“We analysed 8,000 charter flights over two years, looking at factors like fuel burn and wind speed. We found that a premium of 0.5 per cent of the price of each charter is enough to offset the carbon. At the end of every quarter, we pool the money together to buy carbon credits from projects certified by The Gold Standard,” he says, referring to the global certification mark for non-governmental emission reduction initiatives co-developed by the World Wildlife Fund.

Paramount Business Jets, a private jet broker that arranges private flights to and from any major city in the world, allows its clients to choose specific projects for their carbon-offset contributions.

“It’s really simple,” says Darin Voyles, Paramount’s senior vice-president for sales in Asia, “Our software calculates how many tonnes of carbon a client’s flight releases – based on the specific aircraft and flight time – and gives clients different funds to choose from.” Options include Terrapass, an NGO that invests in wind farms and cleans up abandoned methane-leaking coal mines, and CoTap, a fund that plants trees in developing areas where incomes are less than $2 per day.

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These schemes are more popular in Europe than in Asia

But sources interviewed for this story acknowledge that uptake for voluntary carbon-offset schemes among private jet users is low. “Some of our clients bring it up from time-to-time but it’s not something we force down their throats,” says Voyles.

“[The schemes] are much more popular in Europe than it is here, probably because the mindset about preserving the environment in Europe is a little bit further ahead than it is Asia,” Toomey says. “But we’re marketing it rigorously. It’s even on our email signatures.”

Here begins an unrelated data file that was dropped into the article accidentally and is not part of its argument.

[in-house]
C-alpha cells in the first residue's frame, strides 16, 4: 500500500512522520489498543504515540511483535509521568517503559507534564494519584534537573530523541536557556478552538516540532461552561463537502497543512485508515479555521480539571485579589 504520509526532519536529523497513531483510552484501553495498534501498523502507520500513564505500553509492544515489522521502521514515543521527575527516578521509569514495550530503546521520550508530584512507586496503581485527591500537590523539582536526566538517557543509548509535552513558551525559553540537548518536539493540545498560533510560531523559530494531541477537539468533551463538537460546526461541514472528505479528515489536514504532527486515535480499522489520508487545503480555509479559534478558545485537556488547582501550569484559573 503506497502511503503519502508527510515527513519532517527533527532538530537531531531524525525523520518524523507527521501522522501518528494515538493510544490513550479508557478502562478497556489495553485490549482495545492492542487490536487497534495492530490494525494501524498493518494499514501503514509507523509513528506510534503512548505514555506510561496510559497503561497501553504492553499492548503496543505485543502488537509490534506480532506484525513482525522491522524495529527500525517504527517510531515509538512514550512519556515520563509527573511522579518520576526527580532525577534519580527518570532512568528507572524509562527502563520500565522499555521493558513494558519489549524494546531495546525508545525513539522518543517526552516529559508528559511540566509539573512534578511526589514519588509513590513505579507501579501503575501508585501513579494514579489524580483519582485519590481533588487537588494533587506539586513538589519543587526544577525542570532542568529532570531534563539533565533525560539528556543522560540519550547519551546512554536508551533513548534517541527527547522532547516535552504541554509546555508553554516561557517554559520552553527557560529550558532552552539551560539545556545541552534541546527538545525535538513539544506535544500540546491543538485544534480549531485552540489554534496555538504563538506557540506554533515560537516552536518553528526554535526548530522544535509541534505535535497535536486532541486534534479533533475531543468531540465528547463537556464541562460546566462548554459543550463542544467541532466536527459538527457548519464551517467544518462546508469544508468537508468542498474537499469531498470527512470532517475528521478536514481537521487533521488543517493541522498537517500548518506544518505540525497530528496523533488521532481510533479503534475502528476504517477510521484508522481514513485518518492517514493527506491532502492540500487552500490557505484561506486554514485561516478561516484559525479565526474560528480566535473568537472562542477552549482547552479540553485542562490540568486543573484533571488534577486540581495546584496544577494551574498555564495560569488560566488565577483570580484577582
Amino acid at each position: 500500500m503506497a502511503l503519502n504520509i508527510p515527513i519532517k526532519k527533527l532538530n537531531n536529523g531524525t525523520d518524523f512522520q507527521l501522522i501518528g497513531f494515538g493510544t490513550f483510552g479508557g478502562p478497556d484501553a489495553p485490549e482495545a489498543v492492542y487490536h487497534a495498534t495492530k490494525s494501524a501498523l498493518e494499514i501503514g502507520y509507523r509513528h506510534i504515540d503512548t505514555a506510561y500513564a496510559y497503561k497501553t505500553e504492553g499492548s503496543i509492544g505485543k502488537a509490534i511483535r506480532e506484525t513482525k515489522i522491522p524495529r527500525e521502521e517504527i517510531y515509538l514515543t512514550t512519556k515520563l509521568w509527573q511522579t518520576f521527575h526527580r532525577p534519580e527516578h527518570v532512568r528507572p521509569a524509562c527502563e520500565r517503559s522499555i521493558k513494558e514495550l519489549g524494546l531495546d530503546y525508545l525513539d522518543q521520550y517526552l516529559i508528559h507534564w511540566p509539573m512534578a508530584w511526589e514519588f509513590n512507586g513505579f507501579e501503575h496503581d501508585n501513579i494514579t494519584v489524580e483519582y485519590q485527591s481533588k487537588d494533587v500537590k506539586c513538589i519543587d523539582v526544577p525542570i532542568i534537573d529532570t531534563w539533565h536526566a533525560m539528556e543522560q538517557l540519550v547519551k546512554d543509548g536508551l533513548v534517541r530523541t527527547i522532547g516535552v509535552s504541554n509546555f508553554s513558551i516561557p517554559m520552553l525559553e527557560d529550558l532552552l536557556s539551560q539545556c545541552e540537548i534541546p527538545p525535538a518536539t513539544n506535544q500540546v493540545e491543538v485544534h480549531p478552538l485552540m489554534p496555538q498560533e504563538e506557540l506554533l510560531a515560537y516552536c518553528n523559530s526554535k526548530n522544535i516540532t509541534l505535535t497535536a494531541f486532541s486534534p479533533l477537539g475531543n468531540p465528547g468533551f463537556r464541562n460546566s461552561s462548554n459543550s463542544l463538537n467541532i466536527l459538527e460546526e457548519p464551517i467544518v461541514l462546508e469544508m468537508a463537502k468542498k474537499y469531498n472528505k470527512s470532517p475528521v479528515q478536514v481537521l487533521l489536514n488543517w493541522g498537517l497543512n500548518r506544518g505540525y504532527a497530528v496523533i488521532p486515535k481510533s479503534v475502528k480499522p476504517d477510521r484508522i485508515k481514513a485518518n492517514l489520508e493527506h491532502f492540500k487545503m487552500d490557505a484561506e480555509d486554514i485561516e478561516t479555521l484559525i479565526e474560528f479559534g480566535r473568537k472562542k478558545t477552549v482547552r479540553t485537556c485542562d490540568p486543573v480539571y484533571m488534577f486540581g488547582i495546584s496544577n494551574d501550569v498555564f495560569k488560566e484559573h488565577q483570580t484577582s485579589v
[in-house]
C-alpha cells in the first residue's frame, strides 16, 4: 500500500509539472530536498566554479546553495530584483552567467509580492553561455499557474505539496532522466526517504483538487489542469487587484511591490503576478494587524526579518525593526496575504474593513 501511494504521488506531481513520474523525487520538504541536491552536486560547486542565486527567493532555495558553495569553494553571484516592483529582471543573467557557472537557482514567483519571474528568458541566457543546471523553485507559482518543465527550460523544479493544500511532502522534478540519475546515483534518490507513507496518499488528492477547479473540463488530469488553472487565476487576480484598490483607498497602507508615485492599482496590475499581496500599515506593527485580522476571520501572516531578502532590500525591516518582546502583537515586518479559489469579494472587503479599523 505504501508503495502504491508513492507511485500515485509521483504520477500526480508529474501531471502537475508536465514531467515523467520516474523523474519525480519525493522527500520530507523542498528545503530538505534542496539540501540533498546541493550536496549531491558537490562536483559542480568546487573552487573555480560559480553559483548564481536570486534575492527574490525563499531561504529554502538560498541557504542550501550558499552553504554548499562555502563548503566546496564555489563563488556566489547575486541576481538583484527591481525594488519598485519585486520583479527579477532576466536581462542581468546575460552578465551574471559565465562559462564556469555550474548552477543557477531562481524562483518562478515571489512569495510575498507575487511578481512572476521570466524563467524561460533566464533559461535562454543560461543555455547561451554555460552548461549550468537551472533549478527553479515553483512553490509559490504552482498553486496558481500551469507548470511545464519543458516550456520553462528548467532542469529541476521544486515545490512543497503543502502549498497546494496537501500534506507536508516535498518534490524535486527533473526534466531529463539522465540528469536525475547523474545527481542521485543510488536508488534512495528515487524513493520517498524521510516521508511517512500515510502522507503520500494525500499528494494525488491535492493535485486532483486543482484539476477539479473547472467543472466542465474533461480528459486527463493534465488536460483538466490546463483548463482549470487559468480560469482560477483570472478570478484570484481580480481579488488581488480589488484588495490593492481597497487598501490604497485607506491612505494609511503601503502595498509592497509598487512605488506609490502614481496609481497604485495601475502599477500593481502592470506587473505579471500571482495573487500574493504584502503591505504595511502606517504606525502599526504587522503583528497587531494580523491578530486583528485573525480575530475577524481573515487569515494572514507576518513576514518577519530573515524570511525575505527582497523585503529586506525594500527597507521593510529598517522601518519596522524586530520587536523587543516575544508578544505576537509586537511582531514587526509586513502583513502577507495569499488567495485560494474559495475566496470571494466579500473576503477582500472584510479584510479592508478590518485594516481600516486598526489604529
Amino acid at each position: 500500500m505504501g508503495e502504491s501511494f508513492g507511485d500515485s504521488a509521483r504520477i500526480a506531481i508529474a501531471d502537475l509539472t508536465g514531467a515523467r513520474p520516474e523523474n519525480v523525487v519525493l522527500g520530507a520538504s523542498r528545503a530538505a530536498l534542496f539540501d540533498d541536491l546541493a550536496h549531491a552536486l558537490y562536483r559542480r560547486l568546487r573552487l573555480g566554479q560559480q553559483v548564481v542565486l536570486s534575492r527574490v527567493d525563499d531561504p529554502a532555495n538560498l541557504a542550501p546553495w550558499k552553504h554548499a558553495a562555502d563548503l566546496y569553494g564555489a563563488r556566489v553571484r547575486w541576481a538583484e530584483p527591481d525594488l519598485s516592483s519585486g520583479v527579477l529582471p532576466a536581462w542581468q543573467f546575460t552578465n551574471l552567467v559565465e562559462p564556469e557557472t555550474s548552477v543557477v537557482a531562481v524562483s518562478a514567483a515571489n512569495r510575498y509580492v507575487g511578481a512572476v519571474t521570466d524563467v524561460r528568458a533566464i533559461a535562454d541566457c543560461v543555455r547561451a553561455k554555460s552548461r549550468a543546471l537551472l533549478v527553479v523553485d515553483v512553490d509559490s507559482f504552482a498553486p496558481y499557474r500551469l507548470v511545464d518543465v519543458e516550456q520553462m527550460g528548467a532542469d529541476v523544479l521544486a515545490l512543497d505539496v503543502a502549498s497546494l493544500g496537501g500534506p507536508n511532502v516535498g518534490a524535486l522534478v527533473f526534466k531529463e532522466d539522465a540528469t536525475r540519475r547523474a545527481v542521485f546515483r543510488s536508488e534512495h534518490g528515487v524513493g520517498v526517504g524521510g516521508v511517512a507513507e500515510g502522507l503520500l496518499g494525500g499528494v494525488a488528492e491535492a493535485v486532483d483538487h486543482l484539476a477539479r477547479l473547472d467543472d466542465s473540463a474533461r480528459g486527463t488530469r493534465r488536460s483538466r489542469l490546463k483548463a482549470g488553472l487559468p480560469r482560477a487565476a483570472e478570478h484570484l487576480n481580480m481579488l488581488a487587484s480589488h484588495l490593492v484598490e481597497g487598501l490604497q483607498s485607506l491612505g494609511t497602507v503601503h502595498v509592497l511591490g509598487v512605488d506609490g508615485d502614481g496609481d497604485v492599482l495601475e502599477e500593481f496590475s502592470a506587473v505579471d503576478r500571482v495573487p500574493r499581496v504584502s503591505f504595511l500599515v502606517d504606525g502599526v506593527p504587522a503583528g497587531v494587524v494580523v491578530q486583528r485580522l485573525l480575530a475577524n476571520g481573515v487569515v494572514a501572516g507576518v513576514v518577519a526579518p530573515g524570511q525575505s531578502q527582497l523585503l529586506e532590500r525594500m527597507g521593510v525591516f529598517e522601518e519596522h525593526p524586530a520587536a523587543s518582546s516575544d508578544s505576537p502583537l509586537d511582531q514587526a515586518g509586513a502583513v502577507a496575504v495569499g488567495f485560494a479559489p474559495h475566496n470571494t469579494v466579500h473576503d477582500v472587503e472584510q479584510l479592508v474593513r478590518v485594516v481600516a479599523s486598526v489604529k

There is however another solution on the horizon that promises to unlock far more significant decarbonising gains in aviation: sustainable aviation fuel (SAF).

In the US, Gulfstream Aerospace, the world’s third-biggest maker of business aircraft, has been testing SAFs for a decade. In Australia, renewable jet fuel producer Gevo is testing a waste-to-biofuel concept that uses the waste particles of grain processing to create a carbohydrate that can be fermented to make SAF. “These new fuels remain much more expensive but the private jet sector is keen to adopt them,” says Surgenor.

Signature Aviation, the world’s largest private jet operator leads the way, offering a permanent supply of SAF at airports in London, San Francisco, Seattle and Alabama.

But SAF is a product still in its infancy. According to the International Energy Agency, the quantity produced every year accounts for less than a tenth of one per cent of total aviation fuel consumption. And it’s only available at a small number of airports: Brisbane International Airport is the only distributor in the Asia-Pacific Region. And while it can theoretically cur carbon emission by up to 98 per cent, the current reduction stands at just 25.

Perhaps, with carbon tax, offset schemes and usage of SAF, the industry will see a more sustainable future, sans eco-shame. After all, just like flying, the only way we can go from here is up.